Cape Buffalo Hunting

Botes and Shad with a giant buffalo

Regarded as one of the most ill-tempered animals on the face of the earth, these hunts are extremely popular, and the most affordable of the African Big Five Hunting Safaris. For that reason, cape buffalo hunting is one of the most highly regarded big game hunts and a renowned member of the “big five”. Known as “Black Death” in Africa, it kills over 200 people every year. Cape buffalo are notorious as very dangerous animals, with wounded bulls ambushing hunters.

Cape buffalo are herd animals, living on the open Savannah. They can stand up to 5 feet 6 inches at the shoulder and weigh up to 2,000 lbs. Both sexes have horns, with males developing large gnarled bosses (bases), as they get mature. Despite their size, Buffalo are extremely well camouflaged in dense cover. It is much harder to close the distance on a herd of buffalo than on solitary bulls.

Where to Hunt Cape Buffalo

Both Mozambique and Zimbabwe have some excellent free range Cape buffalo hunting. The concessions here are sometimes larger than a million acres with no fences. Hunting Cape buffalo in Mozambique can be fairly intense, but the trophy potential is worth the effort. There are some HUGE bulls in this country. Most buffalo in South Africa are privately owned on private land.

Good shot placement is key on a cape buffalo hunt.

Easy to anger and hard to kill, sometimes referred to as “Black Death,” they have killed many big game hunters. Hunting cape buffalo is not for the timid!

They are most dangerous when wounded or when one of their calves are in danger. Buffalo are typically hunted on foot by tracking older, solitary bulls or small bachelor groups called “Dagga Boys” (mud boys). The best shot placement for Cape buffalo is to hit the vitals and break some bones along the way with a rifle of adequate power for hunting buffalo.

Good shot placement is key on a cape buffalo hunt.

It is not common, regardless of caliber to instantly put a mature bull to the ground unless the shot hits the spine or brain. A wounded buffalo will usually break away from the herd and head to thick cover. Buffalo are one of the only animals that will purposefully circle back onto their own trail to lie in wait for their pursuer.

Your average shooting distance is between 20-60 yards, so if you make a bad shot….. maybe consider running! An angry or wounded buffalo often circles and stalks its prey. It can rip apart its opponent with its nasty, massive horns. They commonly engage in mobbing behavior when fighting off predators, so use caution when stalking to not get caught in the middle of a herd. Able to run at speeds at up to 33 miles per hour, don’t count on “shank’s mare” to escape from an enraged Cape buffalo.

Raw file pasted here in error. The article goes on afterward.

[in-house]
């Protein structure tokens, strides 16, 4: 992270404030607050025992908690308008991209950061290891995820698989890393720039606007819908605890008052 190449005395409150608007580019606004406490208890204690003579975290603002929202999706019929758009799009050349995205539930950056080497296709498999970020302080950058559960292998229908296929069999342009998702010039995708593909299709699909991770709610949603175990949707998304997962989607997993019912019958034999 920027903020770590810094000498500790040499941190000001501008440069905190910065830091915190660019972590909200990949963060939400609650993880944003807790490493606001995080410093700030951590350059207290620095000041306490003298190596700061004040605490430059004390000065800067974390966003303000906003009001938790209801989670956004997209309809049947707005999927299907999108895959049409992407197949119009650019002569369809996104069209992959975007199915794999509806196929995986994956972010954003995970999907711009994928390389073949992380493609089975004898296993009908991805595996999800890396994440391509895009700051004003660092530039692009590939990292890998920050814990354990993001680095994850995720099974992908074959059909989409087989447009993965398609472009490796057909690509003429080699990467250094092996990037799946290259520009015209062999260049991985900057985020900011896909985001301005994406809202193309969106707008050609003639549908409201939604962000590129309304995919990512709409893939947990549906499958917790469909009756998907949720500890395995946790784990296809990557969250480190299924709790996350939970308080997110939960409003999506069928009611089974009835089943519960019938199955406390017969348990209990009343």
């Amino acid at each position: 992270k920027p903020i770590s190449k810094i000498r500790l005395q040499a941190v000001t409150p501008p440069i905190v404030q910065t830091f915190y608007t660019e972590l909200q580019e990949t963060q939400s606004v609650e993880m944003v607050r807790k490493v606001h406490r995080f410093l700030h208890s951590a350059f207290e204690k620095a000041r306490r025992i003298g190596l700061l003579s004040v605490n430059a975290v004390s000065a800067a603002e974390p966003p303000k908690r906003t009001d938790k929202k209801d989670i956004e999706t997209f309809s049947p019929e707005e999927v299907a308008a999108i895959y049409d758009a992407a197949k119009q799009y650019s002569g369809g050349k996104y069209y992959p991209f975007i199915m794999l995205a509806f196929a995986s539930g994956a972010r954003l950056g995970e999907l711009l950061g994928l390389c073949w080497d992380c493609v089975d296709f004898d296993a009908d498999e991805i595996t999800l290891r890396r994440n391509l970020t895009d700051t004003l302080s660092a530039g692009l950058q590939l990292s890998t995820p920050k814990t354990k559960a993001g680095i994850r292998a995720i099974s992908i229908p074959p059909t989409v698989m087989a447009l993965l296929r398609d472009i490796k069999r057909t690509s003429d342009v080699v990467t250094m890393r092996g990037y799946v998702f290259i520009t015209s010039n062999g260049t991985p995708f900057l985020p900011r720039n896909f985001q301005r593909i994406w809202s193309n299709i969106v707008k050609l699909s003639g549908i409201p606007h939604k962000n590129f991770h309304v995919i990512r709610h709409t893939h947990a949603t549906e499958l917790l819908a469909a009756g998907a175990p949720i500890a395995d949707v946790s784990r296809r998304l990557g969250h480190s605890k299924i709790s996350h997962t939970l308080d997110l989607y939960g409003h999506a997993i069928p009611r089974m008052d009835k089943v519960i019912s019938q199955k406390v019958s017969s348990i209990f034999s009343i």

Bowhunting Cape Buffalo

It is well advised that you come prepared when you plan on bowhunting cape buffalo.

Bring two well-tuned bows with appropriate spare parts, as replacements can be difficult to get in Africa. Cape buffalo require an 80–100 pound bow, arrows of 700 – 850 grains and broadheads with a minimum of two blades and 1 ½” cutting edge (i.e. kinetic energy of 80–105 foot pounds is required). Arrows can be made out of wood, fiberglass, carbon or aluminum and the shaft must have a minimum length of 19.68 inches (500 mm). Broadheads must not have any moving parts, barbs or serrated edges.

  • Bow Kinetic Energy: 65 ft/lbs
  • Arrow Weight: 450 grains

This type of setup my bow should produce over 80 foot pounds of Kinetic Energy which, so long as I don’t screw up, is plenty to punch through a cape buffalo’s tough hide and ribs, and when you combine that KE with tons of momentum from a solid heavy arrow with plenty of FOC, that should keep them moving right on through the animal. So realistically for cape buffalo hunting with a bow, this setup should not have any issues.

Trophy Judging Cape Buffalo

They aren’t particular hard to score. A good buff is an old buff, but maybe you’re looking for a wide buff, or maybe one with big bosses. You might be looking for one that hooks way back, or one with deep drops. It might be an old scarred up, ripped eared, busted horn tips, battle hardened warrior that gets you going. For many it’s about the experience, of a good, tough hunt against a worthy adversary.

Scoring cape buffalo is fairly easy.

A trophy bull should have a thick, heavy boss that runs out and down (the deeper the curl the better) past the ears before curling up and back in again. The points of the horns should then raise upwards and backwards, the higher the better. As a rule, the further past the ears the outer upward curl of the horns are, the better the trophy. Rowland Ward measurement is based upon the spread of the horns while SCI measures the total length plus both bosses.

  • Minimum Rowland Ward Score: 42″
  • Minimum SCI Score: 100″

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